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Water Wisdom: Our Gallatin Opportunity

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David Tucker discusses the unique ecosystem found in the Gallatin Canyon and the importance of the Gallatin River. OUTLAW PARTNERS PHOTO

By David Tucker EBS Contributor

The eagle is exactly where an eagle ought to be, perched high in a dying streamside pine along the Gallatin River. It’s likely perusing the breakfast menu—brown trout, whitefish, rainbow. The scene is simultaneously iconic and common place, inspiring enough for me to pull over but something I have witnessed countless times before.

Nevertheless, the eagle’s presence is reassuring. It’s an indication that the Gallatin is still doing its job. There must be food in the clear shallows below this apex predator, or else she would be somewhere else. She doesn’t have time to waste sightseeing—there is a purpose and she has a goal in mind.

On this cold November morning, I fumble with my camera in the front seat of my car, thinking that one can never have too many photos of eagles in trees hunting Montana’s rivers. As I kill the engine and get ready to open the door, a coyote lopes through a frost-covered field and makes the treeline just before I can adjust my lens’s zoom. Just a coyote, I think, not a wolf or bear.

I cross the highway, dodging concrete trucks and pickups. I finally reach the other side, but the eagle is long gone and I have missed my shot. Not to worry, there will be other eagles.

Rolling south now, back on highway 191, a bend in the river reveals a bull moose mid-current. No animal can appear quite as indifferent as a moose. The ungulate’s hulking frame and massive rack suggest its nonchalance is appropriate. He has earned his right to relaxation, and knows that hoof-deep in the Gallatin, he is safe.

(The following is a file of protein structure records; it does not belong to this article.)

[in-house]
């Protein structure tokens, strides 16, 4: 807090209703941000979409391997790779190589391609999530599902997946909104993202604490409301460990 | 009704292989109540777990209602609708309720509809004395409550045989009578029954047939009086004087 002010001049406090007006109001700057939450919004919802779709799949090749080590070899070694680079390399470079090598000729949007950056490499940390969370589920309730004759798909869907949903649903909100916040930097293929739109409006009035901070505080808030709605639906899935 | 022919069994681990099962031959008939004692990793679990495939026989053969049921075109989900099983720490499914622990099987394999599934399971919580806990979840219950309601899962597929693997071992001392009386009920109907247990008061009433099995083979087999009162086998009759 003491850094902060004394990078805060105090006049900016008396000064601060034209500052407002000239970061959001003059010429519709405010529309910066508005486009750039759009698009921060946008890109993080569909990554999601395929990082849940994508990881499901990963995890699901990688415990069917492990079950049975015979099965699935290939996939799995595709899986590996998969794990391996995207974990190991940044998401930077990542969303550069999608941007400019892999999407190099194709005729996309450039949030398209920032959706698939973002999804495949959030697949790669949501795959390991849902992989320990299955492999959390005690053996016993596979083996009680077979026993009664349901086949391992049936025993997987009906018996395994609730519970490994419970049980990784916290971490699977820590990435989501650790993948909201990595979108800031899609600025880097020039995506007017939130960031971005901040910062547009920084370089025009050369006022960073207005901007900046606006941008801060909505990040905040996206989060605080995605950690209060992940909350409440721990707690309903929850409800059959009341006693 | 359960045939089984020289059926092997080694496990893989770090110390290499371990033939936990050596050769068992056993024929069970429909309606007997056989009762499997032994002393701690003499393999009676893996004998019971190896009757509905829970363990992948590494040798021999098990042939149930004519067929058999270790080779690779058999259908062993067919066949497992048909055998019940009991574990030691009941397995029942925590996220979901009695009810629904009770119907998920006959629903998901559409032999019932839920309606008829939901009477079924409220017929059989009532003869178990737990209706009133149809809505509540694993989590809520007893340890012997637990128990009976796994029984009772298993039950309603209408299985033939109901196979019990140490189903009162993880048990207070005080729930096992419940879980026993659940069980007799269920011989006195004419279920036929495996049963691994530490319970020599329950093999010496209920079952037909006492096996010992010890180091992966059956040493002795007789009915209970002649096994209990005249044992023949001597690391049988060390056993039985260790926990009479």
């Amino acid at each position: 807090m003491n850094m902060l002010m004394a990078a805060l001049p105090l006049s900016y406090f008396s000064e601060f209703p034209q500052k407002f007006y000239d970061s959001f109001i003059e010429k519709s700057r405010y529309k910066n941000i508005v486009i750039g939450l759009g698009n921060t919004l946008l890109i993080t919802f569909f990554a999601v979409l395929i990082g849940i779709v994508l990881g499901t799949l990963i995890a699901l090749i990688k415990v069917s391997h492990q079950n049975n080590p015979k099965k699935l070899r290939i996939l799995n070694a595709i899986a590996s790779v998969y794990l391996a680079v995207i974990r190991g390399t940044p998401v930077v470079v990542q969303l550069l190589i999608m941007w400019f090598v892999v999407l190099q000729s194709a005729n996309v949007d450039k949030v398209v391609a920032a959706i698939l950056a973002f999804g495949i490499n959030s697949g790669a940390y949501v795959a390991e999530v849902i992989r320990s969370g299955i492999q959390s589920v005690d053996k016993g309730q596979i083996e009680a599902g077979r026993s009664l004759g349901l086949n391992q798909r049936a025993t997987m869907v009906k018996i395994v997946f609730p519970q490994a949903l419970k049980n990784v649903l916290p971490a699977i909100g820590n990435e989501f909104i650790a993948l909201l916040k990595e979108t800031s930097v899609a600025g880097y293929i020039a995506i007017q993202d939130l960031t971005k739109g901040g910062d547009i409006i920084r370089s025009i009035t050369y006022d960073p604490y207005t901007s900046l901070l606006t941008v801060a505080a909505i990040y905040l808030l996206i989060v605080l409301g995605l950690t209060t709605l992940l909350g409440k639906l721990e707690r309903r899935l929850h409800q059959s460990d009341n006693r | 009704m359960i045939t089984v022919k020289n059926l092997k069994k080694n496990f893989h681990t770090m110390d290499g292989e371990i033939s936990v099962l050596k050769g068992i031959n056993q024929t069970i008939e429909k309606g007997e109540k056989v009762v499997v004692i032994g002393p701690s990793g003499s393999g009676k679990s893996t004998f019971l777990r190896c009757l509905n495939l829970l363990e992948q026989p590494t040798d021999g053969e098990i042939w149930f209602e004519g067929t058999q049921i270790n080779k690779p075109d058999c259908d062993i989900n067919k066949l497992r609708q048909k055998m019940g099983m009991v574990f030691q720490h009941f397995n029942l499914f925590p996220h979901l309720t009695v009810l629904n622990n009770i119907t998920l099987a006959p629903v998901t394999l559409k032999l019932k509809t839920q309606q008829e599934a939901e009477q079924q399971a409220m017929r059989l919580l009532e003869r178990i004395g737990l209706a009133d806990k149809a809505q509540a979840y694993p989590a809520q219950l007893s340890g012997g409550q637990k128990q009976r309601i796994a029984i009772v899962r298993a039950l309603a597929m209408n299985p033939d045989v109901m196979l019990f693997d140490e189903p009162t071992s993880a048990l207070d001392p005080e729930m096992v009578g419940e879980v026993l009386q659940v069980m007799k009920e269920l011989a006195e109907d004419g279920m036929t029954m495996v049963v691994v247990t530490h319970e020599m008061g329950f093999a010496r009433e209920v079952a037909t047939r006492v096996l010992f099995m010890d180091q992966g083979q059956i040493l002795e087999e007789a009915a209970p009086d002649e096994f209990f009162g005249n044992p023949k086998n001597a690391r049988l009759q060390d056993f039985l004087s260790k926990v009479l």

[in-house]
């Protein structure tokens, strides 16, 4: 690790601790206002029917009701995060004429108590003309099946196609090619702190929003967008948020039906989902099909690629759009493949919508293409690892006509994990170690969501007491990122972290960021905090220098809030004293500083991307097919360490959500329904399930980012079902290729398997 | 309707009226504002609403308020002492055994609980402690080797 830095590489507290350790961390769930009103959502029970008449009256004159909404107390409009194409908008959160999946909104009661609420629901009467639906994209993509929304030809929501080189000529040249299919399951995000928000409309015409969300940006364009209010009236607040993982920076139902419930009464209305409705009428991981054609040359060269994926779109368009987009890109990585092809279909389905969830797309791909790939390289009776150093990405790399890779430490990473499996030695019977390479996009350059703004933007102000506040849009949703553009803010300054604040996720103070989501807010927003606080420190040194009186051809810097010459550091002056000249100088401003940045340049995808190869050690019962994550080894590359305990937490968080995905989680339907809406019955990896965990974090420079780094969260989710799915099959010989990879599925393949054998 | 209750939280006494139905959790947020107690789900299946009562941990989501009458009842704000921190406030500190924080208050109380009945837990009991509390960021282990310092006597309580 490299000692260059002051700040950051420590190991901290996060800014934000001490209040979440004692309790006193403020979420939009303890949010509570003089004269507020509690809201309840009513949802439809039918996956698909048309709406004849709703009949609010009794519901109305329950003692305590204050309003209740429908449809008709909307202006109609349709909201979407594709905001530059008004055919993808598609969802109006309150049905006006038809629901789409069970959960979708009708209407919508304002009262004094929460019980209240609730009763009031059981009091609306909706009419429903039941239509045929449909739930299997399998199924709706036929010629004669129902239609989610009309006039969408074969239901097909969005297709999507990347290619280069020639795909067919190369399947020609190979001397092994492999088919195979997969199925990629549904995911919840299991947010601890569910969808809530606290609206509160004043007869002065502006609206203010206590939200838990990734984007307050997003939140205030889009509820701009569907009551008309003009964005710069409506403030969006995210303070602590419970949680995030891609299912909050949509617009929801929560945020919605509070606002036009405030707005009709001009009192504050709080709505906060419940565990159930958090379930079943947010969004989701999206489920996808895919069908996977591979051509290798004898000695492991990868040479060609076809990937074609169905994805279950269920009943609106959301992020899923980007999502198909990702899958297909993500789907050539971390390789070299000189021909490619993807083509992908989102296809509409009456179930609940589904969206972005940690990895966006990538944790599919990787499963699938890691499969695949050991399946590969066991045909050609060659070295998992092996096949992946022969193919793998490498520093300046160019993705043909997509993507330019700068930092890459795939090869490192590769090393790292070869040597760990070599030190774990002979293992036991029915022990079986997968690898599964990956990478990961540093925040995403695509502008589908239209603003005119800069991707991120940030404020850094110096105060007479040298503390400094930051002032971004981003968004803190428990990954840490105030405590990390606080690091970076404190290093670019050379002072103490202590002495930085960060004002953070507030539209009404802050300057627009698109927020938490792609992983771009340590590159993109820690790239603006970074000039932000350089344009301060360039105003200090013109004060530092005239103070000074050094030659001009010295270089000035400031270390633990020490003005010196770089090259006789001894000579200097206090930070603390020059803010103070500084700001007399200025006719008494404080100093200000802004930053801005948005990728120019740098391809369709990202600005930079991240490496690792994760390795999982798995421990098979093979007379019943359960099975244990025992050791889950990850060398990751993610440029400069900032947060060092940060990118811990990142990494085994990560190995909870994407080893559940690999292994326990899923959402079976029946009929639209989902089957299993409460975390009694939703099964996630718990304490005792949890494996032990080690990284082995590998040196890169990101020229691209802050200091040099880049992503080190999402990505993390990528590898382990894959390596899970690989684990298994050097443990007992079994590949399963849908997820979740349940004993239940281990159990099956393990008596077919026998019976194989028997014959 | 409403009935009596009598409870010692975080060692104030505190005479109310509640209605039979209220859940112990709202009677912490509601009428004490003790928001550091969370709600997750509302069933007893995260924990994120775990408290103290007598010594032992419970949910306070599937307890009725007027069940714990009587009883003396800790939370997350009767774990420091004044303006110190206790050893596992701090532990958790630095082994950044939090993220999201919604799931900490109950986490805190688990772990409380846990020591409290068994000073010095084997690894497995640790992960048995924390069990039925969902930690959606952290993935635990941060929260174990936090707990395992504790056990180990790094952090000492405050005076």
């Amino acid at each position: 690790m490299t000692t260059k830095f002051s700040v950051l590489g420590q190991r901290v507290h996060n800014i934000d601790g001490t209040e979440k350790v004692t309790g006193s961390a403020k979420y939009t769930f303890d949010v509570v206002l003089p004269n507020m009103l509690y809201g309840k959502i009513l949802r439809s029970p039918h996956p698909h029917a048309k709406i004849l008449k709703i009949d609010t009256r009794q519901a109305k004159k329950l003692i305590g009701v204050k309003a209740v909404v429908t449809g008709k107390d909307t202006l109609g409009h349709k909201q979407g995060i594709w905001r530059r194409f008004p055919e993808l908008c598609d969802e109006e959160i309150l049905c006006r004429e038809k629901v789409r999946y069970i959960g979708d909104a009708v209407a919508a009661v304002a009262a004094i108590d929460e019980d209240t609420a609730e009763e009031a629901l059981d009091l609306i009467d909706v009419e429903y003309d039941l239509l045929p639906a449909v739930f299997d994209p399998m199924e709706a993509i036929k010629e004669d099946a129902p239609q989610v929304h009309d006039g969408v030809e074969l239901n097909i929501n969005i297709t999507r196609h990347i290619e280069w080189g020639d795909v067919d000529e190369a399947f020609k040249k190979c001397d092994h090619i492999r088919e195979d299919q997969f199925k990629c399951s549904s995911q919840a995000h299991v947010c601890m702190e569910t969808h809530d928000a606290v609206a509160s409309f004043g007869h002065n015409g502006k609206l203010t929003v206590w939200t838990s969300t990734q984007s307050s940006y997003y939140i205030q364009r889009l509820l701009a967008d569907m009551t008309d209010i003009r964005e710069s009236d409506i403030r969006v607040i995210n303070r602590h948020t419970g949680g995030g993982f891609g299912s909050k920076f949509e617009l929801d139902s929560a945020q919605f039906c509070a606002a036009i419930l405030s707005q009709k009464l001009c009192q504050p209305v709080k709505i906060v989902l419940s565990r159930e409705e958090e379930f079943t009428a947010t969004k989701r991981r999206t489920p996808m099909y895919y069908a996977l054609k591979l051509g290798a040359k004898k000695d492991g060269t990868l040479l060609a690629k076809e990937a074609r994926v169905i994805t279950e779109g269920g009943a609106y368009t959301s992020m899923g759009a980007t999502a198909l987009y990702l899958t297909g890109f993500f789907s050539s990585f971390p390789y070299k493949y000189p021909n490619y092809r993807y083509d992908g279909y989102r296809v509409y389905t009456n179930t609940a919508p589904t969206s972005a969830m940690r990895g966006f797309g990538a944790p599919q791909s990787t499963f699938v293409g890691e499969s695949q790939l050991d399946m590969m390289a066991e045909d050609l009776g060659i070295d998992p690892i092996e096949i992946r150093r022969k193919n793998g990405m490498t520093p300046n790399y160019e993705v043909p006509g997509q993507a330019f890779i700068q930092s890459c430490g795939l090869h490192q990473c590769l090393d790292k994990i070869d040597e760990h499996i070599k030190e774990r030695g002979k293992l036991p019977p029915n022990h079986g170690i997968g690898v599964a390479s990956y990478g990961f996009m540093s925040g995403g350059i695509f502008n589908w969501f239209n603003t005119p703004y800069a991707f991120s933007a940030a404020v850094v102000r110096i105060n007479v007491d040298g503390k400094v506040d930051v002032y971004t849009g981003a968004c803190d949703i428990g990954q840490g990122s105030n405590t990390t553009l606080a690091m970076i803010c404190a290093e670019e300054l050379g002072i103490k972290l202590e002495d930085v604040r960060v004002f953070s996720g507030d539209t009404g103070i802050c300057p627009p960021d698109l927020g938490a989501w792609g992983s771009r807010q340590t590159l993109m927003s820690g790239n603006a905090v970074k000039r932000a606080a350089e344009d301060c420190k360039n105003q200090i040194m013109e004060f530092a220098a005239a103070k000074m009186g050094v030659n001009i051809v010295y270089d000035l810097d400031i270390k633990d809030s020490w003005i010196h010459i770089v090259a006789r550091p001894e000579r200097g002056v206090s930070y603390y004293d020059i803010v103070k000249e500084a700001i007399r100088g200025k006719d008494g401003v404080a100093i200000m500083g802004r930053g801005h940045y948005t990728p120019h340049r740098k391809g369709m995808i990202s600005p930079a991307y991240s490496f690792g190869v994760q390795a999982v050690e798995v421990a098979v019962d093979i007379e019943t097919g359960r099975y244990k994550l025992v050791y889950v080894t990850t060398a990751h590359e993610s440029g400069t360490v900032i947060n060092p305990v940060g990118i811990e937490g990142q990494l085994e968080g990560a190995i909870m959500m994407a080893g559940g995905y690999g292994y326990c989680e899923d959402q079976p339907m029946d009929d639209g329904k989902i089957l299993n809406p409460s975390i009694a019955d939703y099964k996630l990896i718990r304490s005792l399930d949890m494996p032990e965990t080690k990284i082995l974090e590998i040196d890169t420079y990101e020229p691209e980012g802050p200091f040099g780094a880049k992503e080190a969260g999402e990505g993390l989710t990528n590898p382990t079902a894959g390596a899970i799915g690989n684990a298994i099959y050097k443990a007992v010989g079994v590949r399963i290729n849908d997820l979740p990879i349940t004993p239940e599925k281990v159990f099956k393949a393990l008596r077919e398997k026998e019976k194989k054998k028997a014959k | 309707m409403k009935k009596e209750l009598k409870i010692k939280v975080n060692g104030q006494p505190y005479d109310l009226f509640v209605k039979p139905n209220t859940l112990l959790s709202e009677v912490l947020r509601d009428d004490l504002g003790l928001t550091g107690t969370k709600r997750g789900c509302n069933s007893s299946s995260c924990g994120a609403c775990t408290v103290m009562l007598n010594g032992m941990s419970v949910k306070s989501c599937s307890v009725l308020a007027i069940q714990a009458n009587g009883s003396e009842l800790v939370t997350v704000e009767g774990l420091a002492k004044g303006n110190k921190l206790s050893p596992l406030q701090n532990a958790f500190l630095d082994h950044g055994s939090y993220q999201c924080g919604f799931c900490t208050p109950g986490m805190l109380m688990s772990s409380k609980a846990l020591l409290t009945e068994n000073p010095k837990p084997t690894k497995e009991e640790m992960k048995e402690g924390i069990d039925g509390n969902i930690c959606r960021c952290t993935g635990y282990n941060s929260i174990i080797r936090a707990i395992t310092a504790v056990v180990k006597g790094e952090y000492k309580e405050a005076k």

Again, I search for a pull-out in the hopes of capturing a photo, but this attempt is more hopeless than the first. When I safely get to the side of the road, I am a mile from the moose and there is no hope of turning around quickly in the sea of vehicles.

Disappointed but not discouraged, I look down and notice I am parked above a deep run of crystal-clear water. It is cold and ice lines the riverbank, but this is exactly where trout would hold on a chilly day like this.

Sure enough, upon closer inspection, a school reveals itself, glued effortlessly to the riverbed where the current is weakest. There they wait, saving energy through the lean months of winter. If I had my rod, I might try to hit one in the nose with a zebra midge, but the odds of stirring them at this hour of the morning are slim, and I am a terrible fisherman. I spare myself the rejection and get back on the road.

By the time I reach my office in Big Sky, I have wended my way through the wildlife-laden Gallatin Canyon, stopping when the inclination struck to attempt a photo or scout for trout. The drive that should take under an hour door to door has required almost two, meaning I am just in time for a meeting instead of well prepared.